Campus Watch is dishonest to lump Khalidi, whose arguments are radical but also lucid, humane and erudite, with the demagogic Berkeley graduate student Snehal Shingavi, who warned: "Conservative thinkers are encouraged to seek other sections" in the course description for his class, "The Politics and Poetics of Palestinian Resistance." (After a national outcry, the administration forced him to remove the notice). Unfortunately, though, Shingavi may be as representative as Khalidi is of pro-Palestinian activism on campus.
At least, that's what pro-Israel Berkeley student Oren Lazar thinks. "There are definitely times when it's hard to be Jewish on campus, when Students for Justice in Palestine has one of their angry rallies," he says.
Lazar, a senior in political science who teaches a class in modern Israeli history, defiantly signed up for Shingavi's course. According to Lazar, the only historical framework used in the class is a book by Palestinian activist and literary critic Edward Said. The teacher's refusal to introduce an Israeli perspective is "an example of bias and intolerance of different points of view," Lazar says. "It creates an atmosphere where anti-Semitism is tolerated."
And, in fact, unambiguous anti-Semitism is cropping up nationwide. At Berkeley, Lazar says that a demonstrator at a campus Students for Justice in Palestine rally, held, tactfully, on Holocaust Remembrance Day, shouted, "Go Back to Germany!" at him. This spring, someone painted "Fuck the Jews" on Cal's Hillel building and threw a brick through the building's window. At San Francisco State in May, a flyer put out by a campus Muslim group had pictures of soup cans, with the slogan, "canned Palestinian children meat, slaughtered according to Jewish rites under American license." At the University of Colorado at Boulder, swastikas were recently sprayed on succah, wooden canopies built for the autumn Jewish holiday Succoth. Sam Peltzman, an economics professor at the University of Chicago who has been an informal liaison with aggrieved Jewish students, reports that when a yarmulke-wearing student stood up to ask a question at a lecture on the Middle East, someone shouted, "Jew, sit down!"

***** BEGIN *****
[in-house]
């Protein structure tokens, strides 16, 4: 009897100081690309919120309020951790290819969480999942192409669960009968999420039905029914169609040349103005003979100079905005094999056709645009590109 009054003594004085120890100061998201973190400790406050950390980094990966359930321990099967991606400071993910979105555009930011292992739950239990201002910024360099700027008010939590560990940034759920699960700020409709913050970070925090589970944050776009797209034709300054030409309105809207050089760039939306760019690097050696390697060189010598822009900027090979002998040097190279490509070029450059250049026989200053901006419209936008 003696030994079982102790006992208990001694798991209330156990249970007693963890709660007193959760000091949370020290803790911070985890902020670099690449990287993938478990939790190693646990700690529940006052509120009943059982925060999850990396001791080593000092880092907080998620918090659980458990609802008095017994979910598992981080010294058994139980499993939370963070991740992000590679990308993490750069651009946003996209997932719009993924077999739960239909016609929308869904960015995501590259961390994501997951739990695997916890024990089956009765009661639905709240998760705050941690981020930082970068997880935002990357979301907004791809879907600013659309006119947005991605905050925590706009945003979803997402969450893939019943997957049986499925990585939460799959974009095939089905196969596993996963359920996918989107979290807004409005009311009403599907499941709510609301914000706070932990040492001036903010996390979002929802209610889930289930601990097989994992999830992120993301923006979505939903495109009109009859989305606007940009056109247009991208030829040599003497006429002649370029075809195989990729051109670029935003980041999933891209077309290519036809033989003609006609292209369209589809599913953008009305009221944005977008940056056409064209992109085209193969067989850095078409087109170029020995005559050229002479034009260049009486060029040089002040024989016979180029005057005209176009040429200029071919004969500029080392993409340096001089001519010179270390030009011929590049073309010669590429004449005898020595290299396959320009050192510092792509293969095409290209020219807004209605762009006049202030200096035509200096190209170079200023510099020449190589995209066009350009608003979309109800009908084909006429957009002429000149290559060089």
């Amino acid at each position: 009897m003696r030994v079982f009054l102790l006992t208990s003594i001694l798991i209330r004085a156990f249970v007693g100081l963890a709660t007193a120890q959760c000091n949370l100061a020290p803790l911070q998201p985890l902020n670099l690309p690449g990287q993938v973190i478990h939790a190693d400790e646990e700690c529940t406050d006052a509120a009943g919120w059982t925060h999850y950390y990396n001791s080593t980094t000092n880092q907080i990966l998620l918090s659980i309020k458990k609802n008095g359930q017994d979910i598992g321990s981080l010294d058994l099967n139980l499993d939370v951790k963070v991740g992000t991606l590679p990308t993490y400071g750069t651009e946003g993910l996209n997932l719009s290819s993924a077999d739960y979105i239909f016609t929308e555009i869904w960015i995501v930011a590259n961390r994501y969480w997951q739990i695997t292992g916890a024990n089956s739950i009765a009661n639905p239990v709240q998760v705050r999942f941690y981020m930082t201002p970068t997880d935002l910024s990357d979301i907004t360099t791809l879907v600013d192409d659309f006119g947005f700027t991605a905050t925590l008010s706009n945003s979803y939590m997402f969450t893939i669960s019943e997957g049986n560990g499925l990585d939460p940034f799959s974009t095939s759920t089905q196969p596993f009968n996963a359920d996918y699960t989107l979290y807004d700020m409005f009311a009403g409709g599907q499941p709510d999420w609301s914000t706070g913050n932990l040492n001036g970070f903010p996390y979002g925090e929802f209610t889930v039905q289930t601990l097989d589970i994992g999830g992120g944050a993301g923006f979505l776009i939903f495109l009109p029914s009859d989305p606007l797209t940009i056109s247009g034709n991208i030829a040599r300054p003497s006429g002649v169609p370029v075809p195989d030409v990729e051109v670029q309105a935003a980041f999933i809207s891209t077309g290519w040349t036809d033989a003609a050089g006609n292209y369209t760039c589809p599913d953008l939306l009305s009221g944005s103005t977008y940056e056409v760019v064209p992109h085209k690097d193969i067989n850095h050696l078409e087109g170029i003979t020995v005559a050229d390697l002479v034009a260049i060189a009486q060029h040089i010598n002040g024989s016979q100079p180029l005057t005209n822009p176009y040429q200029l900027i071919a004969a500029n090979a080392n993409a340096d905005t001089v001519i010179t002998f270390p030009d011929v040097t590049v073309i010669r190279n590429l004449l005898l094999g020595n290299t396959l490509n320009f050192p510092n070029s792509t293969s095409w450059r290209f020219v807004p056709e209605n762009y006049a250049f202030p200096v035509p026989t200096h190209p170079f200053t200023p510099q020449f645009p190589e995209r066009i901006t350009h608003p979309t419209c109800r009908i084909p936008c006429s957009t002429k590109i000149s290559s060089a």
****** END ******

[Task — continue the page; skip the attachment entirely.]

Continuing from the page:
Lazar insists there's a link between such acts of hate and teaching that overemphasizes Palestinian suffering. "A great number of professors present the Middle East with a biased and misinformed perspective," Lazar says. "It creates an atmosphere that allows hate and anti-Semitism to rise. What we need now from our professors is an even-sided view of the conflict, rather than just to negate one side altogether."
Yet the link that Lazar speaks of -- and which forms the foundation of Pipes' argument -- raises the question of who is to decide what a fair view of the conflict is, since just about any view is going to leave someone feeling ostracized. Where is the line between a professor teaching the painful, contested facts of the occupation and being anti-Israel -- or anti-Jewish? After all, Jewish activists have accused a range of news media that show Israel in a bad light -- including CNN and the New York Times -- of being prejudiced. At the University of Chicago, a student cited the presence of Israeli new historian Benny Morris on a syllabus as an example of a professor's anti-Israel slant, while Lazar admires Morris and teaches him in his Israeli history class. So even students angry about anti-Israel bias can't agree on what that bias entails.